Monday, August 19, 2013

Water Park? More Like Slaughter Park.

Do you know what’s a really cool place? Vietnam. Vietnam is hilarious and delicious and wonderful. While there I saw a woman pooing in a river, I also saw a man fall off his fast moving motorbike as he tried to eat a cob of corn. Oh, and best of all - water puppets. Water puppets are pretty much the best, worst things you’ll ever see. They are screeching and nightmarish and comical and wet (check them out here, they are AMAZING). But one thing that I suggest you never, ever, EVER do in Vietnam is go to a waterpark. Namely, Vin Pearl water park in Nha Trang.

This water park was definitely not constructed in line with any sort of OH&S standards. After a very long, very high, ride over the ocean, in a gondola run on only a nine-volt battery (mmm… safe) I arrive in a creepily deserted fun park.

“How strange,” I thought, “this place is so awesome. Why is no one else here?” And like any good Stephen King novel (not Rose Madder, because that is a terrible Stephen King novel) I would find out soon enough.

The first water slide I came across was about fifty metres tall, supported by only one pole. Standing beneath it, you could see it sway violently as the rider was rocketed through its length. Probably due to having lived in such a safe country my whole life, I assumed that surely these waterslides were safe – the government would shut them down otherwise… wouldn’t they?! So I mounted the giant metal staircase and scaled the heights of the brightly coloured tube. Once at the top, I stopped to catch breath, and noticed that it was only upon my arrival at the summit that the operator turned the water on to lubricate the slide. The attendant quickly ushered me into the entrance and shoved me on my way.

It immediately became apparent how poorly built this structure was – I could feel the joins between each piece of tubing (I would soon discover that these joins were actually cutting me) once inside, the swaying of the poorly supported tube was no longer whimsical, but terrifying, and when I reached the bottom – of a fifty metre descent, having worked up some serious speed – I was dropped into a body of water, no larger than a three foot deep bath tub. How I wasn’t paralyzed, I really don’t know. I pulled myself out of the tub – slightly disoriented but alive – and wandered off only a little shaken and bloody.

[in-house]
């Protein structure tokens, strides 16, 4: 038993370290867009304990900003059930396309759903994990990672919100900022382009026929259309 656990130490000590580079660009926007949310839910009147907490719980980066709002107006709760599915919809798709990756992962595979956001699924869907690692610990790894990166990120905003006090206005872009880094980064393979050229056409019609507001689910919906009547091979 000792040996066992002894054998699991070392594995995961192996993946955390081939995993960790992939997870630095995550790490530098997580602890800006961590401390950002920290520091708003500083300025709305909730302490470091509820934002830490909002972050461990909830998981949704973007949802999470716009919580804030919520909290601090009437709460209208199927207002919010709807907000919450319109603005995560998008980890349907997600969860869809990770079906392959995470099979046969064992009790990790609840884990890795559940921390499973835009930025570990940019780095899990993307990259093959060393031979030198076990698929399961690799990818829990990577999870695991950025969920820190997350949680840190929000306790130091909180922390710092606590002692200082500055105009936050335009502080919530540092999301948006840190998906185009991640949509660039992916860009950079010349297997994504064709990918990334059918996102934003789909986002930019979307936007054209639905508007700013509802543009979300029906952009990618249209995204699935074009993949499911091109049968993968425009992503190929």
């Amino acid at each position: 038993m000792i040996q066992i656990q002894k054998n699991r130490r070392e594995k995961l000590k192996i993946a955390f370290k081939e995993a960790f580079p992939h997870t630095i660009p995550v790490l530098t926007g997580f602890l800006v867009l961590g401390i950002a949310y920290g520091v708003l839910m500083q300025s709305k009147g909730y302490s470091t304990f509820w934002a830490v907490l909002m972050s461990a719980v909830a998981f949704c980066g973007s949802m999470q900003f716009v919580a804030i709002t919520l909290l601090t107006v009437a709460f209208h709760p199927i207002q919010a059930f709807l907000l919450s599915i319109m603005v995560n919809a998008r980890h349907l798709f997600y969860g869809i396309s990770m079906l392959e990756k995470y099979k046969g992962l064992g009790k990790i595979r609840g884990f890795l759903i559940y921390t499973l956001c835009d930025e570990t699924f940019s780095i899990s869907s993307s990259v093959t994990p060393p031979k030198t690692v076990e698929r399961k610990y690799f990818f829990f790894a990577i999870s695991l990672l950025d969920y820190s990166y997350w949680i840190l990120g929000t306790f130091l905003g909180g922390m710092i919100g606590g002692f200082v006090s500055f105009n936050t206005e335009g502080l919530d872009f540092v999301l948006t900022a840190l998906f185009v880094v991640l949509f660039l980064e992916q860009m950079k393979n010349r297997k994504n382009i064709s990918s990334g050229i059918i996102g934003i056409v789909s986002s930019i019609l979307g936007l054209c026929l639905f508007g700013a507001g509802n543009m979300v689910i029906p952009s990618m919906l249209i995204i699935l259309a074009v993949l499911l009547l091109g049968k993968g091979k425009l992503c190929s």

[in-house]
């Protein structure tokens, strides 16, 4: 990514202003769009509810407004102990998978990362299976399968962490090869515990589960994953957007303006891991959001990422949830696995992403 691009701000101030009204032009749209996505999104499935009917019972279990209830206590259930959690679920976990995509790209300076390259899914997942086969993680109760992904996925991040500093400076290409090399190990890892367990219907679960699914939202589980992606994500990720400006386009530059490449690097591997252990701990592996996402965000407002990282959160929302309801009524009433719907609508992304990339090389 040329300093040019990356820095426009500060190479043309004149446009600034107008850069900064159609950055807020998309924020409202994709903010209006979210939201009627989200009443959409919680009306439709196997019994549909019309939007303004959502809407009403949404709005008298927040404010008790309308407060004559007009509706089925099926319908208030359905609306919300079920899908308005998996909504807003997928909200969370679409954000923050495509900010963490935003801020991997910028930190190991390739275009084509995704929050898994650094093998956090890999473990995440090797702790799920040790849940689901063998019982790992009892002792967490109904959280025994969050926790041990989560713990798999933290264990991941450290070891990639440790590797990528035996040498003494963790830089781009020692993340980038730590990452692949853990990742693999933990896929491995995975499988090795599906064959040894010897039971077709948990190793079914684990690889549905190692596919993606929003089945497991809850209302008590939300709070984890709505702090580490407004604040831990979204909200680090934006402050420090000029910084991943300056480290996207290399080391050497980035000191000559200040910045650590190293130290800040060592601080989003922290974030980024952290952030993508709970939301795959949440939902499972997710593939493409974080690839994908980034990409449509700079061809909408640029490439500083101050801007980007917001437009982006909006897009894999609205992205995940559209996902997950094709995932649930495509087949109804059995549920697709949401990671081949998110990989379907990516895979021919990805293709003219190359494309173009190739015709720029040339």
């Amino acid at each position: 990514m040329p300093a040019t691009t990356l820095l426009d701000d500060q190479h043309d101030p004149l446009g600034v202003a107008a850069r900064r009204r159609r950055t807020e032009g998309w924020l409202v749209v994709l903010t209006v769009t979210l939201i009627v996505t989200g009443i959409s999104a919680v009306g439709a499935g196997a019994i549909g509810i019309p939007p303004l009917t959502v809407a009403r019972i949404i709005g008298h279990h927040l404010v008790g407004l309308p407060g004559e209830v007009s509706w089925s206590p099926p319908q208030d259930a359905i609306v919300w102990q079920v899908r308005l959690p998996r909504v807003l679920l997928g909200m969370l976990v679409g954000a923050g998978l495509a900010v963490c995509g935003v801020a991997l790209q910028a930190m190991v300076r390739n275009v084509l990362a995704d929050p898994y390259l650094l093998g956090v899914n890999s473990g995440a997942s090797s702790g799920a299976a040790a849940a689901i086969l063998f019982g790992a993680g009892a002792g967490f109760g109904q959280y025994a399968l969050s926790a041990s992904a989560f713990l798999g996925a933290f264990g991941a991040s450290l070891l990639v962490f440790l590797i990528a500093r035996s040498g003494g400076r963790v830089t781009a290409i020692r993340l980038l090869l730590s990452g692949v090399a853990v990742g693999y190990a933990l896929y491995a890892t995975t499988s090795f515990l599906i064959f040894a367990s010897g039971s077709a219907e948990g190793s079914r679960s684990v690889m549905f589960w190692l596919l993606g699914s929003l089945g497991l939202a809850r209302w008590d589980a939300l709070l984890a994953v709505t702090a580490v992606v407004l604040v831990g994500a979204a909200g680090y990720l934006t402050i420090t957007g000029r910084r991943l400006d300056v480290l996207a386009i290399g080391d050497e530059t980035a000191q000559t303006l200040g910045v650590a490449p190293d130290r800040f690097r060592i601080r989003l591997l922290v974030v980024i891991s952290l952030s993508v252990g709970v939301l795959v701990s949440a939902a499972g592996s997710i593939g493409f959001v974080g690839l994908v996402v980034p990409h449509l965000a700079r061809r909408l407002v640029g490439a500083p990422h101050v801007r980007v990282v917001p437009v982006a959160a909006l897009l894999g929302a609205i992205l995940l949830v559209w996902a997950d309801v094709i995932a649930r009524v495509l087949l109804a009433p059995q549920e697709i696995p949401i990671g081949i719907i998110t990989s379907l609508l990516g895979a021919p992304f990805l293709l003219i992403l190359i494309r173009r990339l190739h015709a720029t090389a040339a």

For the rest of the day I stuck to the safer rides. You know, the chip stand, the gift shop, that one where you lie in a tube and float down a stream… And I should have continued to listen to the little voice of reason inside my head that told me how lucky I was to have escaped (relatively) unharmed from my first brush with those vicious waterslides. But of course I didn’t, and I was punished in probably the worst way I have ever been punished for anything before or since my trip to Vietnam.

Right by the exit to the waterpark were some pretty pedestrian looking slides. They were similar to slides at the Easter show – not too high, open to the air and with a pretty shallow gradient.

“One more before I go....” I thought. I didn’t realize it would be the last water slide I would ever go on. Because after the experience which ensued, I have a certified phobia of waterslides.

So again, I climbed to the top, sat down and launched myself down the slope. Now, upon initial inspection I didn’t realize that this slide was missing one thing crucial to all waterslides. While speed and velocity are directly proportionate to the amount of joy of a waterslide provides, the rate of deceleration is equally as important for, you know, not dying. Unfortunately for me this waterslide, while fun and zippy, did not provide enough room to slow down before you went straight into a solid wall. As I rapidly approached said wall, it became apparent that perhaps I was about to shatter my legs. Just as I opened my mouth to scream I discovered that a safe guard had been built into the waterslide to stop such an occurrence– in the form of two supercharged water jets spraying back towards the rider to slow them down rapidly.  

And this is how I came to be raped by a waterslide. It turns out that the mechanism which worked very effectively to stop me injuring myself, doubled as a very effective enema. So I found myself running as fast as my legs would carry me, to the bathroom. I didn’t make it. You don’t know shame until you poo yourself, in swimmers, in the middle of a water park. I declared defeat and went home, with a little bit more empathy for the water puppets. Perhaps I had judged them too harshly. Now it seems, I knew why they screamed so much while they were being whooshed around in the water – and they were certainly not screams of joy.

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